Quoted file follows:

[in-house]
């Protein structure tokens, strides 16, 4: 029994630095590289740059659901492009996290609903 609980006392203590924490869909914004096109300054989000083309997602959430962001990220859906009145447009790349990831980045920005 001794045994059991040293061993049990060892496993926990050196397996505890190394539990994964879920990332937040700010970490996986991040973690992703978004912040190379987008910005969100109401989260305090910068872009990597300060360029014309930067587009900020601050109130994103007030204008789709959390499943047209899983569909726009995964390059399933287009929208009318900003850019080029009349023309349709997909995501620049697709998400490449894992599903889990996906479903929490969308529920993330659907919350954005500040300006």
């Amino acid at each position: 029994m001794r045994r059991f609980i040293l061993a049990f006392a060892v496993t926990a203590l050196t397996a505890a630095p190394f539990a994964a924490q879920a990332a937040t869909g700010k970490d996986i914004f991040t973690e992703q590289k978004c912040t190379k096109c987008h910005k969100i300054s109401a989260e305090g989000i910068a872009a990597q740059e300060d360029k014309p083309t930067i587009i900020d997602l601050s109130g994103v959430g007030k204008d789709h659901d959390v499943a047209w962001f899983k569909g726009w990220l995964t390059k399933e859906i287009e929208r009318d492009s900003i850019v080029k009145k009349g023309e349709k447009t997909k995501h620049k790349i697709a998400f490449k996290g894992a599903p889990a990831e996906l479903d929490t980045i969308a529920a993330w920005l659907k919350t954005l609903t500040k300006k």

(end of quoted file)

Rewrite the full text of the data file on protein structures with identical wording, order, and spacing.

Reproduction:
[in-house]
């Protein structure tokens, strides 16, 4: 029994630095590289740059659901492009996290609903 609980006392203590924490869909914004096109300054989000083309997602959430962001990220859906009145447009790349990831980045920005 001794045994059991040293061993049990060892496993926990050196397996505890190394539990994964879920990332937040700010970490996986991040973690992703978004912040190379987008910005969100109401989260305090910068872009990597300060360029014309930067587009900020601050109130994103007030204008789709959390499943047209899983569909726009995964390059399933287009929208009318900003850019080029009349023309349709997909995501620049697709998400490449894992599903889990996906479903929490969308529920993330659907919350954005500040300006």
């Amino acid at each position: 029994m001794r045994r059991f609980i040293l061993a049990f006392a060892v496993t926990a203590l050196t397996a505890a630095p190394f539990a994964a924490q879920a990332a937040t869909g700010k970490d996986i914004f991040t973690e992703q590289k978004c912040t190379k096109c987008h910005k969100i300054s109401a989260e305090g989000i910068a872009a990597q740059e300060d360029k014309p083309t930067i587009i900020d997602l601050s109130g994103v959430g007030k204008d789709h659901d959390v499943a047209w962001f899983k569909g726009w990220l995964t390059k399933e859906i287009e929208r009318d492009s900003i850019v080029k009145k009349g023309e349709k447009t997909k995501h620049k790349i697709a998400f490449k996290g894992a599903p889990a990831e996906l479903d929490t980045i969308a529920a993330w920005l659907k919350t954005l609903t500040k300006k």